Bullock on whether Trump is to blame for mass shootings: 'I reject the question'

Montana Gov. Steve BullockSteve BullockThe Hill's Campaign Report: Democrats worry about diversity on next debate stage The Hill's Morning Report — Pelosi makes it official: Trump will be impeached Steve Bullock exits: Will conservative Democrats follow? MORE (D), a 2020 presidential contender, criticized President TrumpDonald John TrumpThe Hill's Morning Report - Sponsored by AdvaMed - House panel expected to approve impeachment articles Thursday Democrats worried by Jeremy Corbyn's UK rise amid anti-Semitism Warren, Buttigieg duke it out in sprint to 2020 MORE’s rhetoric in light of two mass shootings over the weekend, but stopped short of saying whether the president's rhetoric was responsible for inspiring the suspected El Paso, Texas, shooter.

“Do you think he’s responsible for what happened in El Paso,” asked Hill.TV co-host Jamal Simmons.

“I reject the question,” Bullock responded.

“There’s people in the community torn apart from a horrible, violent and tragic act,” he continued. “The language that he has used is inappropriate, given license to people at times that may think has his back is inappropriate, but I wouldn’t try to say here’s who is responsible, I’d say let’s moving forward try to have this dialogue again.”

Bullock maintained that Trump is a racist, saying the president has used race "to divide us as a country."

“I don’t know what’s in his heart but in his actions what he says and what he performs is certainly racist,” he said.

A number of Democrats, including 2020 Democratic contenders, condemned Trump’s response to the deadly mass shootings over the weekend that left more than 30 dead.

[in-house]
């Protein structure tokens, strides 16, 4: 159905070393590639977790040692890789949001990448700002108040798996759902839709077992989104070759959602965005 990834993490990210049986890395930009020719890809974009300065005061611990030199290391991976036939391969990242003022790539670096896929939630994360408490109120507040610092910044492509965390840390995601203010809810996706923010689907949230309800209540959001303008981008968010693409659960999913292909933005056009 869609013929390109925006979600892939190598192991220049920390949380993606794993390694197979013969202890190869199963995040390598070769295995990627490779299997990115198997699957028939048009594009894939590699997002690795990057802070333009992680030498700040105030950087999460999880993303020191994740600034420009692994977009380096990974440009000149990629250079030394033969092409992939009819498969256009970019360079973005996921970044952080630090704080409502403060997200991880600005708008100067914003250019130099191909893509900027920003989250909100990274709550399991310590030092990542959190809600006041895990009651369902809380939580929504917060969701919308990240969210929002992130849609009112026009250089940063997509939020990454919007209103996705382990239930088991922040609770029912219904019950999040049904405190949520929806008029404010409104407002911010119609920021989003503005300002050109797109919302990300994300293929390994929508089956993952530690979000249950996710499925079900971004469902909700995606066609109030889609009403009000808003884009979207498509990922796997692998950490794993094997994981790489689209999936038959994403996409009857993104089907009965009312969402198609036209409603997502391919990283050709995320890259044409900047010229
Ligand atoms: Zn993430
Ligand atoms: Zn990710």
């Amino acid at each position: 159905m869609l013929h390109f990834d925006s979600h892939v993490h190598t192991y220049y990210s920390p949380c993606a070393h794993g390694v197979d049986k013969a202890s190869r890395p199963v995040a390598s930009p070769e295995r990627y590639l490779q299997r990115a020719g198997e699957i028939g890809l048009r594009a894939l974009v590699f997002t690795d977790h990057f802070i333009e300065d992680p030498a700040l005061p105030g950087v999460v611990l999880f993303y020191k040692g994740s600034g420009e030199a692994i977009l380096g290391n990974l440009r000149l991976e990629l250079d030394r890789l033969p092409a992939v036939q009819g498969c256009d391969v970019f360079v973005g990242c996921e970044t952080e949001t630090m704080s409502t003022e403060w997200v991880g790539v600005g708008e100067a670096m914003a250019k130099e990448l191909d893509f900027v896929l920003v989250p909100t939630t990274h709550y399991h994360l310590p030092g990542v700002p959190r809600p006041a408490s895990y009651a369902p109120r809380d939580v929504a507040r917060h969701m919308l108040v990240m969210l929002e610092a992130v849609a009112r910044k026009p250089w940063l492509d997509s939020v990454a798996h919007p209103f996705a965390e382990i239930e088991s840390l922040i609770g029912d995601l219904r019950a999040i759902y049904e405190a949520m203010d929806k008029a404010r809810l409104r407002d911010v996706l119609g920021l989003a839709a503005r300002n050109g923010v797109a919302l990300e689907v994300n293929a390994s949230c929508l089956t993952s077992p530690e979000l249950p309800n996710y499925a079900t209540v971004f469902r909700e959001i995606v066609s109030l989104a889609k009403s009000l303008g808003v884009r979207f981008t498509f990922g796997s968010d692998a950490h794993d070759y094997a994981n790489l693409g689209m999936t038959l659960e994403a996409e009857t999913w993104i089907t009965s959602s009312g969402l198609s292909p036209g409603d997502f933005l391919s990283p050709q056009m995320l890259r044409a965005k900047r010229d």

Former Texas congressman Beto O’Rourke (D-Texas) and Corey Booker (D-N.J.) have also said the president helped contribute to the violence, pointing to his rhetoric on immigration.

"I want to say with more moral clarity that Donald Trump is responsible for this," Booker told CNN's "State of the Union" a day after the tragedies. "He is responsible because he is stoking fears and hatred and bigotry." 

President Trump on Wednesday pushed back against this criticism from Democrats, insisting that his rhetoric has been a unifying force.

“I don’t think my rhetoric does at all,” Trump told reporters at the White House on whether his rhetoric contributed to the violence in El Paso. “I think my rhetoric brings people together.”

Federal authorities are treating the El Paso shooting as a case of domestic terrorism and are considering bringing hate crime against the gunman, who shot and killed 22 people after allegedly posting a manifesto warning of a “Hispanic invasion.”

The motive behind the Dayton, Ohio shooting that left 9 dead remains less clear. Authorities have yet to determine the shooter’s motive, though the FBI said investigators discovered evidence that the suspected gunman may have been motivated by “violent ideologies.”

⁠—Tess Bonn